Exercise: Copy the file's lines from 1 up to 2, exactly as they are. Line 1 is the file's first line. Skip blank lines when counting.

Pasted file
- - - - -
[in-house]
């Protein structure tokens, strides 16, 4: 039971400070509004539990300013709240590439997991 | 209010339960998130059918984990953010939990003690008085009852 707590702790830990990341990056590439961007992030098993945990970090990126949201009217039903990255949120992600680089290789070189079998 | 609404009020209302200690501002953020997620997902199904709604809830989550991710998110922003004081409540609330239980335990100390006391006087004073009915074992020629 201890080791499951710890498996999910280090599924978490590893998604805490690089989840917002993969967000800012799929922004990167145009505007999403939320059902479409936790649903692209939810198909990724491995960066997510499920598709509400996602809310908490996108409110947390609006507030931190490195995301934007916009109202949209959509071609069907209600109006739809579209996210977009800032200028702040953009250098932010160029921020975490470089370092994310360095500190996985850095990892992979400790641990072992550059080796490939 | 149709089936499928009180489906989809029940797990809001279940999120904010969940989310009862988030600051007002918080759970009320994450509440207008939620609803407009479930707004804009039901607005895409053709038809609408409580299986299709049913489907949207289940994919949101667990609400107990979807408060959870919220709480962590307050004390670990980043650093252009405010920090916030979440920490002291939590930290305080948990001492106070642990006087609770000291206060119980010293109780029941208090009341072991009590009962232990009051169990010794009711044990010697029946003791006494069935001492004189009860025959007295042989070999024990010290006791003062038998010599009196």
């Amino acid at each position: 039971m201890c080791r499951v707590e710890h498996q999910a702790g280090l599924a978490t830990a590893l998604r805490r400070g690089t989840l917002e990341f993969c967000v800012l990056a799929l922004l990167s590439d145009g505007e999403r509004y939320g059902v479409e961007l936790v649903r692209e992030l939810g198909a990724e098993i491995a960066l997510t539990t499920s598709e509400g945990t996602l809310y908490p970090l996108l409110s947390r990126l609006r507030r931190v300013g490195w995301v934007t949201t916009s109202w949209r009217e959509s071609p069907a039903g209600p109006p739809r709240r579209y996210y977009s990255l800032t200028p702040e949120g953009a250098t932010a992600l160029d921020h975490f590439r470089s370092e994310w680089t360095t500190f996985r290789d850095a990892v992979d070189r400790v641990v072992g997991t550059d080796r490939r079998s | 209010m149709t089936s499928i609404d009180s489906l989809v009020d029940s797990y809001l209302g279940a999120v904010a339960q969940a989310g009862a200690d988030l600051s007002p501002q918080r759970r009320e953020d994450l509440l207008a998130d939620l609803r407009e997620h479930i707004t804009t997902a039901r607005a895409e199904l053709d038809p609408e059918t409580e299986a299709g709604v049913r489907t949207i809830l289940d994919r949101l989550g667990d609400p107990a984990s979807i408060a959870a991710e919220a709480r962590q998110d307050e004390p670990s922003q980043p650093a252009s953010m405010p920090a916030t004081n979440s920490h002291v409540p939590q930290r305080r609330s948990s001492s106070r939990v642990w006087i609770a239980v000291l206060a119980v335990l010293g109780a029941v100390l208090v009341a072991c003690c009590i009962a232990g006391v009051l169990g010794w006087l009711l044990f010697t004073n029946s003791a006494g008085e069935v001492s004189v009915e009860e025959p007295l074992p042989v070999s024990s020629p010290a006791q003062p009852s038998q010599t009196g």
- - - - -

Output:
[in-house]
């Protein structure tokens, strides 16, 4: 039971400070509004539990300013709240590439997991 | 209010339960998130059918984990953010939990003690008085009852 707590702790830990990341990056590439961007992030098993945990970090990126949201009217039903990255949120992600680089290789070189079998 | 609404009020209302200690501002953020997620997902199904709604809830989550991710998110922003004081409540609330239980335990100390006391006087004073009915074992020629 201890080791499951710890498996999910280090599924978490590893998604805490690089989840917002993969967000800012799929922004990167145009505007999403939320059902479409936790649903692209939810198909990724491995960066997510499920598709509400996602809310908490996108409110947390609006507030931190490195995301934007916009109202949209959509071609069907209600109006739809579209996210977009800032200028702040953009250098932010160029921020975490470089370092994310360095500190996985850095990892992979400790641990072992550059080796490939 | 149709089936499928009180489906989809029940797990809001279940999120904010969940989310009862988030600051007002918080759970009320994450509440207008939620609803407009479930707004804009039901607005895409053709038809609408409580299986299709049913489907949207289940994919949101667990609400107990979807408060959870919220709480962590307050004390670990980043650093252009405010920090916030979440920490002291939590930290305080948990001492106070642990006087609770000291206060119980010293109780029941208090009341072991009590009962232990009051169990010794009711044990010697029946003791006494069935001492004189009860025959007295042989070999024990010290006791003062038998010599009196």